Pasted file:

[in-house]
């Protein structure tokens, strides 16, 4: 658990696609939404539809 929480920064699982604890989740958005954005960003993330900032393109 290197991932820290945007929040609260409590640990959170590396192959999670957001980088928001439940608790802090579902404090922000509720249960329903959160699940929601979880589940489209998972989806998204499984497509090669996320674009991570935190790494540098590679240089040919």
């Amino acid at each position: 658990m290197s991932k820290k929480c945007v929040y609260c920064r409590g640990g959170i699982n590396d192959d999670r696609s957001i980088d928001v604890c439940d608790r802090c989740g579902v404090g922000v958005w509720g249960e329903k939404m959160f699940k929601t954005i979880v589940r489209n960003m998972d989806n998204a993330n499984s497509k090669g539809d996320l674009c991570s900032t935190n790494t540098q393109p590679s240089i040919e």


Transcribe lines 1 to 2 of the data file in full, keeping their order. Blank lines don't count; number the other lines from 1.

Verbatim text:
[in-house]
């Protein structure tokens, strides 16, 4: 658990696609939404539809 929480920064699982604890989740958005954005960003993330900032393109 290197991932820290945007929040609260409590640990959170590396192959999670957001980088928001439940608790802090579902404090922000509720249960329903959160699940929601979880589940489209998972989806998204499984497509090669996320674009991570935190790494540098590679240089040919």